Healthcare Startup Fruit Street Health Uses Kabbage Instead of Traditional Bank Loans
Laurence Girard, CEO & Founder of Fruit Street, was originally planning to go to medical school before he started his company. He was volunteering in an emergency room while taking a nutrition epidemiology course when he realized that healthcare needed to focus more on preventing conditions like diabetes.
In 2014, he founded Fruit Street, a HealthTech company that delivers the Center for Disease Control & Prevention’s diabetes prevention program. Participants sign up for the program with the goal of losing 5-7% of their weight to reduce their risk for Type 2 diabetes. Each week, customers video conference with a registered dietitian, take pictures of their food in the Fruit Street mobile application, use a Fitbit to track physical activity as well as a wireless scale to track weight loss progress.
Fruit Street markets its diabetes prevention program to large self-insured employers, health plans, consumers, and physicians who want to refer their patients. The company has raised $10 million in funding from 250 physicians and converted to a public benefit corporation (a business whose mission is to have a social impact) to highlight its commitment to improve healthcare. “We are a for-profit company, but we also write our social mission into our bylaws and always focus on putting patients first,” Laurence says.
Kabbage Easier to Access than a Traditional Bank Loan for Fruit Street
While Fruit Street has raised significant funding, nearly all early-stage startups require some form of additional funding to help accelerate the growth of its business and acquire more customers. Girard said, “Through social media advertising, we can sign up more consumers who need access to our diabetes prevention program. The $50K Kabbage provided us with allowed us to advertise to millions of consumers and physicians on social media who could benefit from our product.”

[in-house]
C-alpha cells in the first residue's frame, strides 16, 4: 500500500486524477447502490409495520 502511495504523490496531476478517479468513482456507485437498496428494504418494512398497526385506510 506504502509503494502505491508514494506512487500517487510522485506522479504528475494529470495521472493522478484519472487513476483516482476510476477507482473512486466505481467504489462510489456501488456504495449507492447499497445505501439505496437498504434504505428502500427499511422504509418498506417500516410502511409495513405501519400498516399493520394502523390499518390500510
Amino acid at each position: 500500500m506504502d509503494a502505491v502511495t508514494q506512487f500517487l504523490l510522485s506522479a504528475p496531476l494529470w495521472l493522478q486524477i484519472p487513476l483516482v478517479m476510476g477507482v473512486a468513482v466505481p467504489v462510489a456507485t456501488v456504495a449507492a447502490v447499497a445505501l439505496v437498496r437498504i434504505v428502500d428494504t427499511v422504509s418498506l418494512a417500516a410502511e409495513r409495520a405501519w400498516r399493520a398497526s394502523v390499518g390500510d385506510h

Despite Fruit Street’s healthy funding from physicians, that money doesn’t come all at once. “People often have the misconception you automatically have millions of dollars at your disposal when startups acquire a round of funding. That’s often incorrect. Funding is distributed in bursts over a period of time,” Laurence explains. He still requires funds to manage everyday operational costs, and traditional banks do not extend credit to a relatively young business with only a few years of operating history.
On a weekend morning, while researching alternative funding options, Laurence filled out an online application for a Kabbage line of credit. “Five minutes later, Fruit Street was approved for $50K,” he says. “It was so much more convenient than going through a long application process with a traditional bank.”
Girard said, “Every startup with a good product for which customers are willing to pay can always use another $50K to advertise its service and acquire more customers given the powerful reach and cost-effectiveness of social media.”